Pregnancy and maternity


Last updated 1 July, 2018

Principle and statement of intent

You have certain statutory rights if you are pregnant. These are addressed below, listing what conditions must be met for you to be entitled to the rights. To obtain the benefit of each right, you must have complied with all of the conditions.

The rules on pregnancy and maternity are very complex and any query should be raised with Bumbles Day Care.

ANTENATAL CARE

You are entitled to reasonable time off work, with pay to attend for ante-natal care at appointments made on the advice of a registered medical practitioner, registered midwife or registered health worker. If requested, you must provide a certificate of pregnancy and an appointment card.

STATUTORY MATERNITY PAY

You are entitled to Statutory Maternity Pay (SMP) if you have been:

  • Employed by your Employer into the qualifying week which is the 15th week before the week your baby is due;
  • Employed by the same employer without a break for at least 26 weeks into the 15th week before your baby is due. Part weeks count as full weeks.
  • Earning average weekly earnings of not less than the figure set by the Government for the payment of National Insurance Contributions.
  • And have informed your Employer no later than the end of the 15th week before the week that the baby is due that:
    • You are pregnant;
    • When the expected week of childbirth is;
    • When you want maternity leave to start;
    • An employee must provide medical evidence of the Expected Week of Confinement (EWC).

The earliest date that SMP can start is from the 11th week before the week your baby is due and the latest from the day following the birth. SMP is paid the day you begin your maternity leave. If your baby is born before the start of the 11th week SMP will be paid the day following the birth of your baby. If you are off sick due to a pregnancy-related reason at the start of, or within the 4 weeks before your baby is due, SMP will start from the day following the first complete day you are off sick.

  • SMP is paid for a continuous period of up to 39 weeks.
  • First 6 weeks 90% of your average weekly earnings with no upper limit
  • Remaining 33 weeks is paid at a Standard rate set by the Government or at a rate equal to 90% of your average weekly earnings. You will get whichever rate is lower.

Maternity leave

All pregnant Employees are entitled to take up to one year’s (52 weeks) maternity leave, regardless of length of service with an employer. To take maternity leave you should inform your Employer no later than the end of the15th week before the week that the baby is due (or as soon as is reasonably practicable) that:

  • You are pregnant;
  • When the expected week of childbirth is;
  • When you want maternity leave to start;
  • An employee must provide medical evidence of the Expected Week of Confinement (EWC).

Your Employer must notify you of the end date of your maternity leave within 28 days of receiving your notification, setting out the date on which you are expected to return to work if you wish to take your full entitlement to maternity leave. You can change the date you start your maternity leave as long as you give 28 day’s notice to your employer. If you are absent from work due to a maternity-related reason within 4 weeks of your EWC but before the date you have notified, your maternity leave begins automatically after the first day of your absence.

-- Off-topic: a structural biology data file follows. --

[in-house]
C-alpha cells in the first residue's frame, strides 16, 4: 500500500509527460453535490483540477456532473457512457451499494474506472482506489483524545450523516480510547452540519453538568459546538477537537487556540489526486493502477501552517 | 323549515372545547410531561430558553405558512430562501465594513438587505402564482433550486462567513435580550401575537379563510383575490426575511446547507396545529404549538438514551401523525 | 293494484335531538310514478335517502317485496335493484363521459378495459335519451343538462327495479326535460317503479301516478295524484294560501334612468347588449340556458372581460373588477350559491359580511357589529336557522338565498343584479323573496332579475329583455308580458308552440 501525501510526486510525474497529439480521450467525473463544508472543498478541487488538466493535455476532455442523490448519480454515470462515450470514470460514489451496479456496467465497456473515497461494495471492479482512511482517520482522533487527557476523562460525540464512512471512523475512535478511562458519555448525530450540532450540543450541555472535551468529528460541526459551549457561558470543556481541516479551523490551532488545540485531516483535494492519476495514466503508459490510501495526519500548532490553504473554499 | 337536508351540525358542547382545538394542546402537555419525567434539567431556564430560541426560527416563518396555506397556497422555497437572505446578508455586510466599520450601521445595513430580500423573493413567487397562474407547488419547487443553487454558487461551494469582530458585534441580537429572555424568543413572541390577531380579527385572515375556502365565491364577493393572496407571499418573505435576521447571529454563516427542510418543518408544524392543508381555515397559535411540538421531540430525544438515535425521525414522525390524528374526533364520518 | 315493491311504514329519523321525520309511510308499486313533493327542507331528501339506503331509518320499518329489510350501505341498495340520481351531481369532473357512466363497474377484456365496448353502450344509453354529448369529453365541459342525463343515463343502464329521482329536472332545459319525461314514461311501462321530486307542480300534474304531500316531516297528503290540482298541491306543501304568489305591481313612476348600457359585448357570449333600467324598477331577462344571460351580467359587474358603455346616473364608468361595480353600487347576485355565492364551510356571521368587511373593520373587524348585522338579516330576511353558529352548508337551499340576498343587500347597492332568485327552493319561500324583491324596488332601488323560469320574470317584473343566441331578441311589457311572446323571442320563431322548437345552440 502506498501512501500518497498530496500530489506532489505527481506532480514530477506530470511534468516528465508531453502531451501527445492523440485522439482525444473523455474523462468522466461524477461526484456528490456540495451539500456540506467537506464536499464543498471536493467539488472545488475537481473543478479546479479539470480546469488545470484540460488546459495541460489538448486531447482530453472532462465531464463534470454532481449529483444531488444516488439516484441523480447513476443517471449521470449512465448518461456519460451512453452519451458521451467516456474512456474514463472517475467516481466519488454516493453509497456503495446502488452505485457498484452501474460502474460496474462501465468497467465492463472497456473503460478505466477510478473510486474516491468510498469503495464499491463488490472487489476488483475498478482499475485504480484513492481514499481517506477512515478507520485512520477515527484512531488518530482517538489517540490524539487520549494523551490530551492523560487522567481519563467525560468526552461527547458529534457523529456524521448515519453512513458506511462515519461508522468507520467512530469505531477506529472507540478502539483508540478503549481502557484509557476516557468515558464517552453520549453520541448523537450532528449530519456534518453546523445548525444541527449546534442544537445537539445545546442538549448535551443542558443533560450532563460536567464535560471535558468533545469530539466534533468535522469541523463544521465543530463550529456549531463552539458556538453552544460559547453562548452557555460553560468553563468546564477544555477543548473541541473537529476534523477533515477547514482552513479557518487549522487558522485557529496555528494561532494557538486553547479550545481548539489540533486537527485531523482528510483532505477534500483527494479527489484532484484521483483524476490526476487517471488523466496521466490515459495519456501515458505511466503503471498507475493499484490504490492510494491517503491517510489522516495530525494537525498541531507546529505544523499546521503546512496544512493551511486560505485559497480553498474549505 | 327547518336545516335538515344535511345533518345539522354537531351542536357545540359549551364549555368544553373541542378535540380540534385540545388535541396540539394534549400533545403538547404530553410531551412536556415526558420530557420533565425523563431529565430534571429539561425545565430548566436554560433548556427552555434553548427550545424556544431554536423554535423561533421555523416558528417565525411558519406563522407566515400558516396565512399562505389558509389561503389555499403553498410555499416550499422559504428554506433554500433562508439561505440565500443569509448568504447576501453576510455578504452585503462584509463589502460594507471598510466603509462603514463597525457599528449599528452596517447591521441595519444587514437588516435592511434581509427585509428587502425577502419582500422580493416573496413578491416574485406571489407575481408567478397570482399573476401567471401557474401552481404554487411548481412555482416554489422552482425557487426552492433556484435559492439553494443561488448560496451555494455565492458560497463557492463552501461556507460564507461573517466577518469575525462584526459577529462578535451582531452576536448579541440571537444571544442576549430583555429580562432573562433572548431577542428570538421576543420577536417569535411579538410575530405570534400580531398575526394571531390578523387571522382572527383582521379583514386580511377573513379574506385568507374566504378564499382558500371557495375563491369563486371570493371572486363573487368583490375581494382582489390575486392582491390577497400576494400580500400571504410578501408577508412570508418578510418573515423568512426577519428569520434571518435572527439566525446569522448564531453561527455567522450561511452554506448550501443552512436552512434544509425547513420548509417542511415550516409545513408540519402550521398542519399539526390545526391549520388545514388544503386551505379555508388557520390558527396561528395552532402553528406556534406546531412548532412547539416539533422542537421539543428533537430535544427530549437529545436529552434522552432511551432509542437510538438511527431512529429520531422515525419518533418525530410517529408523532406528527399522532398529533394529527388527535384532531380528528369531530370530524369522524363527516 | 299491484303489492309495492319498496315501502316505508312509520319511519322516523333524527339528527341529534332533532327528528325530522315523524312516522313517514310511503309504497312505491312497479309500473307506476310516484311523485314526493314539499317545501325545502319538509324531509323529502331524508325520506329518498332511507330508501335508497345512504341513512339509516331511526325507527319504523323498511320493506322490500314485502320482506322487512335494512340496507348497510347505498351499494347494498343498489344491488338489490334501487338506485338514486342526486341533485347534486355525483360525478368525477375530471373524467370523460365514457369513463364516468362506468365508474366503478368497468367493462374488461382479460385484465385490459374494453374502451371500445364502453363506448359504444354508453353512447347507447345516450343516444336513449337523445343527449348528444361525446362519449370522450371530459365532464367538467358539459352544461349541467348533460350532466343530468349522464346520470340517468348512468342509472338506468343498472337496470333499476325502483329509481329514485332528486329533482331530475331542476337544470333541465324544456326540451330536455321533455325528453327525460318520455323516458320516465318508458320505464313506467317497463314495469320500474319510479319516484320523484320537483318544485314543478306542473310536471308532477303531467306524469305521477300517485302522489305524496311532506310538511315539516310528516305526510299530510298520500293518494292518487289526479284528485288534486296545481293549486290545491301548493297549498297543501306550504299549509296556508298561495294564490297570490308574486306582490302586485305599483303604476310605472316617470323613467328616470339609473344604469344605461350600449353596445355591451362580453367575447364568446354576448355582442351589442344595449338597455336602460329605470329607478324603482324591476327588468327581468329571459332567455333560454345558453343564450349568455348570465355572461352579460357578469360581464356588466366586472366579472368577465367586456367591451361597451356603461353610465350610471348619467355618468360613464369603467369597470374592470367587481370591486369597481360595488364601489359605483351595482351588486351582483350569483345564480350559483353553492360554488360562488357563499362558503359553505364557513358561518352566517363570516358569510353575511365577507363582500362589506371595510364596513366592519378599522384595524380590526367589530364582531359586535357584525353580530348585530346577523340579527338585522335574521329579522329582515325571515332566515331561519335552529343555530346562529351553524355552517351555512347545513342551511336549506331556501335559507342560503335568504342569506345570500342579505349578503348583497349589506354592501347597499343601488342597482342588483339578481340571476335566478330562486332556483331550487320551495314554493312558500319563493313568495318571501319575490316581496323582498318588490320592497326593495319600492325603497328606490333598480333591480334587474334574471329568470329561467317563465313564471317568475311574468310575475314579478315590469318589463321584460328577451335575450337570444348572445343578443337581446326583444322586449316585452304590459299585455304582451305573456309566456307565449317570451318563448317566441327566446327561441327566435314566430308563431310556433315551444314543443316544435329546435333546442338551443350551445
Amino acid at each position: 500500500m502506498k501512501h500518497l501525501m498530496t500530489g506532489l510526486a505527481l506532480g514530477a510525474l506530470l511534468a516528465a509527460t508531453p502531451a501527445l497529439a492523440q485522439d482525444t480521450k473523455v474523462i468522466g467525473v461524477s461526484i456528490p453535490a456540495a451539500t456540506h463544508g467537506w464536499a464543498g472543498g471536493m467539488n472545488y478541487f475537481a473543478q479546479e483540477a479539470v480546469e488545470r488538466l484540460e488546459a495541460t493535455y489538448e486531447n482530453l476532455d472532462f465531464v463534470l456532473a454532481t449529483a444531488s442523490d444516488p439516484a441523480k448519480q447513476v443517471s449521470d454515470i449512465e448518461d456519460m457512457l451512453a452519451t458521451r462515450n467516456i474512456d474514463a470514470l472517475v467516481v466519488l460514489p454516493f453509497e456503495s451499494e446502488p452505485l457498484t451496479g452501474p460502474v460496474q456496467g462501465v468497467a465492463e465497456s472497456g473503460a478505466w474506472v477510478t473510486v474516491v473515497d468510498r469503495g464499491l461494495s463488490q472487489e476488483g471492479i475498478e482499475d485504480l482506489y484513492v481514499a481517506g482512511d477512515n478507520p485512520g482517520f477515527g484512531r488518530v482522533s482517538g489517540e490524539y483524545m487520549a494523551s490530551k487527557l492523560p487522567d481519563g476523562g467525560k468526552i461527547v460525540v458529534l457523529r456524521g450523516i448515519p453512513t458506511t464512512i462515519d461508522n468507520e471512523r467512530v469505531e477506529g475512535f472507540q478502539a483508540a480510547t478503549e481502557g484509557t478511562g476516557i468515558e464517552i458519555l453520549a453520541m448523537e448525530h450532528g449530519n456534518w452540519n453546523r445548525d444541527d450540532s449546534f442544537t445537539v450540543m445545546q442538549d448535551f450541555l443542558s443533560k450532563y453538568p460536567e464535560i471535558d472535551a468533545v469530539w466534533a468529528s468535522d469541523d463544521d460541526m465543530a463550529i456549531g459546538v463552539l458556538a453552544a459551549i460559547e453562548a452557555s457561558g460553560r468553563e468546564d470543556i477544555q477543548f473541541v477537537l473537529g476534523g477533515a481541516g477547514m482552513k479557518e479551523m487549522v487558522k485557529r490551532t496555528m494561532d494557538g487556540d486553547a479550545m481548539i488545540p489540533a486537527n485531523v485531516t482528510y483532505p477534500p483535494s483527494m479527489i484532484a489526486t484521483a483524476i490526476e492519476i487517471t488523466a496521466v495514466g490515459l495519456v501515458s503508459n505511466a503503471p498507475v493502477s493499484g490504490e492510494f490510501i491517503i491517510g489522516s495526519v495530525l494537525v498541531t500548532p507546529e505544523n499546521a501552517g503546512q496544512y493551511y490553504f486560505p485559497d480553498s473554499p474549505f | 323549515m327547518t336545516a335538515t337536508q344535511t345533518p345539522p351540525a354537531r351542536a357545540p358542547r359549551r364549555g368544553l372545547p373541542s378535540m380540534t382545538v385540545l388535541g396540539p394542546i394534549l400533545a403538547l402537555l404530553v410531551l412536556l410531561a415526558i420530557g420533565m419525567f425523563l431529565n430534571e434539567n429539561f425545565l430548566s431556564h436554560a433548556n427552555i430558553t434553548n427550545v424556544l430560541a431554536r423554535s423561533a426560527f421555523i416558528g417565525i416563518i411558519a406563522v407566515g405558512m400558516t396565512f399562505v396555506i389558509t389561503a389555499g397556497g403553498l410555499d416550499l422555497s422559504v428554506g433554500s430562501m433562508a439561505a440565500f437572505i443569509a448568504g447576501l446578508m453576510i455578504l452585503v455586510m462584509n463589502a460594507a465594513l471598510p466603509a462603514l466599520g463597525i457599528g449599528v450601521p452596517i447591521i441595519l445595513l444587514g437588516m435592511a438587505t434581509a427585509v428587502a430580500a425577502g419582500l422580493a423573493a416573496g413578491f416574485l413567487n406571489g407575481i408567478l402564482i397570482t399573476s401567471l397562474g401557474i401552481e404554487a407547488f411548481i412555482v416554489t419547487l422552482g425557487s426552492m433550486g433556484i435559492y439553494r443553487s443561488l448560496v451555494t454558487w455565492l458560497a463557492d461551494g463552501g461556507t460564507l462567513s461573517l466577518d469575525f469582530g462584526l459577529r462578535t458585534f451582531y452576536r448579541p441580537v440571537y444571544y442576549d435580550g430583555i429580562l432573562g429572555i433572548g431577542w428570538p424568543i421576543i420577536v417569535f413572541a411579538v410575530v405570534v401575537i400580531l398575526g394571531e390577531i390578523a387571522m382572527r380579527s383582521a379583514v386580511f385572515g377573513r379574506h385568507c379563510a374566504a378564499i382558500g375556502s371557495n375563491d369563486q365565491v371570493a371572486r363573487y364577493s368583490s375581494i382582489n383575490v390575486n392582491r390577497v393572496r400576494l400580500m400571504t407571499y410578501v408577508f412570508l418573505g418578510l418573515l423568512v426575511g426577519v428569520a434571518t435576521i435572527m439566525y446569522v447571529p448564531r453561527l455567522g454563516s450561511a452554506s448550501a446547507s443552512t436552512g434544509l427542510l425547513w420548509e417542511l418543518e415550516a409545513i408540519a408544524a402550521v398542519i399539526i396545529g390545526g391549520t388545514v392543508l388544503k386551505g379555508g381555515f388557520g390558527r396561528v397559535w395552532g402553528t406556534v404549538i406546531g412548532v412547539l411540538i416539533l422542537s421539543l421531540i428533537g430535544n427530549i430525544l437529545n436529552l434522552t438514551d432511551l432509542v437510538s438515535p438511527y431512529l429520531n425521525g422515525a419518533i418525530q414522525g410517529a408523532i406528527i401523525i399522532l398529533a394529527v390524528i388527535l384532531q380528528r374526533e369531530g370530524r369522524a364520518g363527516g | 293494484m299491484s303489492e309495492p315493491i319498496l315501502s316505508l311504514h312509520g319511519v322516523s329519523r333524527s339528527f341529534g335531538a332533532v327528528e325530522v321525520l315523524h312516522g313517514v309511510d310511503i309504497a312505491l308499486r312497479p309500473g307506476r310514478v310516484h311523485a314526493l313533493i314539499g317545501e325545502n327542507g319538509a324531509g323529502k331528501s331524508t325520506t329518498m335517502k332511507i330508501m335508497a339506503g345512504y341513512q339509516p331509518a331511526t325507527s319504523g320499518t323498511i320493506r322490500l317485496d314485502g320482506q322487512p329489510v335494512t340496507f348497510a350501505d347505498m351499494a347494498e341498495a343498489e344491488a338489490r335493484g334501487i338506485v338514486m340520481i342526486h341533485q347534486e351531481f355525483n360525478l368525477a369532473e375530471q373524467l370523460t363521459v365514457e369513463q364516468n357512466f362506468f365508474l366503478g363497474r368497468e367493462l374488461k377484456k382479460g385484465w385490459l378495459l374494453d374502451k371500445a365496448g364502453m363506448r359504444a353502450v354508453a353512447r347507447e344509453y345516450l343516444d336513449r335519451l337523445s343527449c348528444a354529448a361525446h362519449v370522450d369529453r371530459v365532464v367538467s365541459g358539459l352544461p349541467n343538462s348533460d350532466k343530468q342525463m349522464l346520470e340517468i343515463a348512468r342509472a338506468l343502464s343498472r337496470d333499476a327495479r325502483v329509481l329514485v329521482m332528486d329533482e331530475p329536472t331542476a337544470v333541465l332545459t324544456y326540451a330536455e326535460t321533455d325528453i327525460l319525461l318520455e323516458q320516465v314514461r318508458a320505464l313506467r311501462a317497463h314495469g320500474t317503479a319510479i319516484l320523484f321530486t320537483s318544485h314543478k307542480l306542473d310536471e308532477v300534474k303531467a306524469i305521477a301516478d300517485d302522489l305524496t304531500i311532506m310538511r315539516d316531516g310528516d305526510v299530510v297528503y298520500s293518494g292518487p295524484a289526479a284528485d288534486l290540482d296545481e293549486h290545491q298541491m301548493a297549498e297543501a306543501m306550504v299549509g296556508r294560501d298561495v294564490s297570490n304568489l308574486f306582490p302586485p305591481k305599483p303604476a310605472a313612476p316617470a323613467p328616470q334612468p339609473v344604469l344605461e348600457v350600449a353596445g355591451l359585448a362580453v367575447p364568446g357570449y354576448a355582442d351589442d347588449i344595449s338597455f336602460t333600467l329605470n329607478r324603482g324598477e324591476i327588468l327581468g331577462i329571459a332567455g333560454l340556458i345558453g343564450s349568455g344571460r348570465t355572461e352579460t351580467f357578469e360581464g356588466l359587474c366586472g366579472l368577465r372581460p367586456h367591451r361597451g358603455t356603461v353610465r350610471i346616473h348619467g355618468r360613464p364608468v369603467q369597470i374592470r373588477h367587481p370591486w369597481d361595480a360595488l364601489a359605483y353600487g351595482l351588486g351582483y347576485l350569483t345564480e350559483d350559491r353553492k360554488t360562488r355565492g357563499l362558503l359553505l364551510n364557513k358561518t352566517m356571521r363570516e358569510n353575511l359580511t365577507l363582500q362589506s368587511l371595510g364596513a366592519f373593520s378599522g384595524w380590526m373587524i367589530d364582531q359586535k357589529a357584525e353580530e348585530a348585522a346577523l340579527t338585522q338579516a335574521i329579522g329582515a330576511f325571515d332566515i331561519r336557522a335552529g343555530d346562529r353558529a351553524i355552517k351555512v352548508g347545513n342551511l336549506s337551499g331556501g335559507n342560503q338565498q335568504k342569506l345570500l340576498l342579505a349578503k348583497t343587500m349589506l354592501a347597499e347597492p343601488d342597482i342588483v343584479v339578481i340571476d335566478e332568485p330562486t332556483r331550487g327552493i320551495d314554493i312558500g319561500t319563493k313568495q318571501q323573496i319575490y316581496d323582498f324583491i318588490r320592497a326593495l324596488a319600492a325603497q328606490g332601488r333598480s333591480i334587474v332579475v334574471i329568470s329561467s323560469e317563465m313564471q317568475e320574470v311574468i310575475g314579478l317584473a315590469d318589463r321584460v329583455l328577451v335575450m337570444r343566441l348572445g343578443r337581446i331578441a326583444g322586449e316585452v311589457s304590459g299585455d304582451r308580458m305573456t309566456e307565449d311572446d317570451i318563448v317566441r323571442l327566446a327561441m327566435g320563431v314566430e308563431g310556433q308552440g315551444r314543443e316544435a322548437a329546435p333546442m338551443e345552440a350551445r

Compulsory maternity leave

You are legally prohibited from working during the two weeks, or four weeks if you work in a factory, immediately after the birth; this is known as the “compulsory maternity leave period” and is considered part of the ordinary maternity leave period.
Maternity leave is a single continuous period and is made up of:

  • 26 week’s Ordinary Maternity leave – Whilst on ordinary maternity leave all contractual benefits except for your pay will be maintained as if you were not absent. At the end of your maternity leave you are entitled to return to the job you were in before you went away.
  • And 26 week’s Additional Maternity Leave – This follows ordinary maternity leave and there must be no gap between the two. Whilst on additional maternity leave all contractual benefits except for your pay will be maintained as if you were not absent. At the end of your maternity leave you are entitled to return to the job you were in before you went away.

Keeping in touch days

You may, if you wish, and your Employer agrees, have up to 10 “keeping in touch days” during maternity leave. You will carry out work for your Employer during these days not limited to your usual job and therefore receive payment for them. If you are receiving Statutory Maternity Pay during these days, your Employer can count this towards the amount of pay agreed. Payment must be at least the National Minimum Wage and agreed between you and your Employer. These 10 days may be undertaken at any stage of the maternity leave period, except during the compulsory period, with the agreement of your employer.

Returning to work

If you wish to return to work at the end of the 52 weeks of maternity leave and have not told your employer that you wish to come back at any other time, you do not need to provide any other notice.

If you wish to change the date of your return, you may do so provided you give your employer 8 week’s notice.

If you decide not to return to work at the end your maternity leave you are entitled to receive your full amount of statutory maternity leave and pay. You must give your employer notice under your contract.

The above information is given for guidance purposes only and confers no extra rights to you beyond those provided by statute.